How Heart Surgery Changed My Mental Health Understanding

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I closed my eyes nine years ago today, on June 7th, and I thought I might never wake up.

Maybe it was the anesthesia or the anxiety medicine they gave me two hours prior to calm my nerves, but the glow of the operating room lights didn't seem like a terrible last sight to have.

They beckoned to me, almost peacefully, and floated into darkness as I closed my eyes.

But then I did wake up.

And my entire body spoke to me with a full-body thought.

"I'm alive."

I've never had such a visceral thought like that before, and I may never have another one like it.

I had just had open-heart surgery at the age of 24, and it changed my understanding of mental health forever.

Mental Health Before Surgery

Before I had heart surgery, I didn't think about death very much.

Sure, I thought about it. But it was a far-off thing.

Something that didn't happen until much, much later.

But that was before my heart started to fail.

And a heart doesn't ask for permission to fail.

It can go at a moment's notice.

Before heart surgery, I took things for granted.

I assumed there would be lots of time.

I assumed I was the one in control of my life.

And I assumed that the world would wait for me to figure everything out before it started to spin out of control.

None of that was true.

You see, I had mental health issues before open-heart surgery.

In high school and college, I struggled with crippling anxiety.

I would pick at my skin until it bled.

I would worry what others thought about me until my mind said, "Enough already!" and a mental battle of words would ensue between my mind and myself.

And yet I persisted and suffered through it.

I went about my life because that's what everyone else does, I thought.

But I know now that I wasn't really living.

I was responding to whatever happened and reactively creating my life.

It took a traumatic event to wake me up and show me what was possible on the other side.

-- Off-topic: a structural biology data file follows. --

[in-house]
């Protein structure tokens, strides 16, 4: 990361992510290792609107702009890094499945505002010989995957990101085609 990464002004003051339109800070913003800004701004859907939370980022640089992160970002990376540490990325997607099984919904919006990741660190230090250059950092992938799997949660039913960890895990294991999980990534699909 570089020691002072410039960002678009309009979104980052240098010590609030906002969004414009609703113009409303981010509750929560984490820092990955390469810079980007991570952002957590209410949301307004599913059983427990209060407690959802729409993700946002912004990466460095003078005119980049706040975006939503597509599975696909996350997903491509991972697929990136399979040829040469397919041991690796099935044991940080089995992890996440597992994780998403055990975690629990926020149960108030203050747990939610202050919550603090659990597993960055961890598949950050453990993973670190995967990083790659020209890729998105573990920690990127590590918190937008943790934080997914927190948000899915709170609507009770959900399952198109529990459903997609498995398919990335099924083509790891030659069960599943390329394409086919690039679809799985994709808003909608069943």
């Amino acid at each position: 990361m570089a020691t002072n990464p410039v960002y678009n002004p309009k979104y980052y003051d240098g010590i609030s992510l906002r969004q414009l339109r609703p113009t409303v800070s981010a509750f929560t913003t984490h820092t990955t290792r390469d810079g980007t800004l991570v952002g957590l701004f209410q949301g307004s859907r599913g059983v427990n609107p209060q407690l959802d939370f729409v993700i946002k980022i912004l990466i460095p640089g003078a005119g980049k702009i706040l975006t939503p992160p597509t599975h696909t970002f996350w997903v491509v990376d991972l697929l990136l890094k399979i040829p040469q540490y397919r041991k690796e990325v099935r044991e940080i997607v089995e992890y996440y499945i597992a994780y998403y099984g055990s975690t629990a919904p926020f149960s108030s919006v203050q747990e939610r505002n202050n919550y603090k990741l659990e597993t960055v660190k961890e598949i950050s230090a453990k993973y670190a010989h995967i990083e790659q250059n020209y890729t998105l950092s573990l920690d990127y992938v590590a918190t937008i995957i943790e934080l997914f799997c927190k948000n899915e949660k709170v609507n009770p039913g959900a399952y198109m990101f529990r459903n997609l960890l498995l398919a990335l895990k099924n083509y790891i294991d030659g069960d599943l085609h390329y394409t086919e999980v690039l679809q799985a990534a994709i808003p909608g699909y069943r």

What I Learned After Heart Surgery

Have year heard of post-traumatic growth?

I now know it's possible.

Having a major surgery to repair a failing valve was the trauma.

And the growth came after.

It took therapy, a hospital stay, and ridding my life of toxic relationships.

But the trauma provided the opening for the light to peer in.

In a way, it felt--and feels--like the warm glow of the operating-room lights overheard.

When you're exposed and vulnerable and have nowhere to turn, that's where you are.

And that's what I know now.

Goals are important.

Planning is important.

But it all can change in an instant.

And the decision to change can happen in an instant as well.

"I'm alive."

When you wake up and your body mouths those words, it's a sign that you're not fully in control.

But there is something beautiful about being so in the present that your body speaks for you.

That's what happened to me.

Getting through heart surgery just so I could struggle even more with mental health didn't seem fair to me.

But I know now that fairness is a label I apply to situations I don't yet understand.

The big picture is that all of us must find what we are meant to do.

And my body knows that I'm meant to use my life as my teacher.

And then offer up lessons for others.

What others do with those lessons is not under my control.

So very little is, and that's alright.

I know now that mental health is a fluid thing.

It's not an on-off switch.

It's a commitment of moments to change in a way that is right for you.

How you discover what is right for you might be the most important task in life.

What is Your Heart Surgery Experience?

You've likely had an experience like this.

You probably had a June 7th, and you may not even know it.

So go back through your life.

Did anything happen to break you?

To show you that the world is not as stable and predictable as you thought?

Think about that experience, speak it out loud, or write it down.

What did you learn from it about life?

Is instability the same thing as being broken?

Or is that just a label?

Sure, there is some time to figure out what you want to figure out.

But who knows how much?

You can start today, in the smallest of ways, to consider what your life is trying to tell you.

My open-heart surgery was a universal message.

A wake-up call.

I thought I knew mental health before.

But I only knew what was happening to me.

I was passive in my own life.

Now I know that the good and bad still happen, but I can step into the frame and commit to seeing it through.

I can say "yes" to the good and the bad, knowing that life will pass through me.

I can decide what I want to do and who I want to be.

I just need to work with the brutal facts at hand.

I can be with life, rather than fight against what I don't like about it.

No labels.

Just a moment to be alive.

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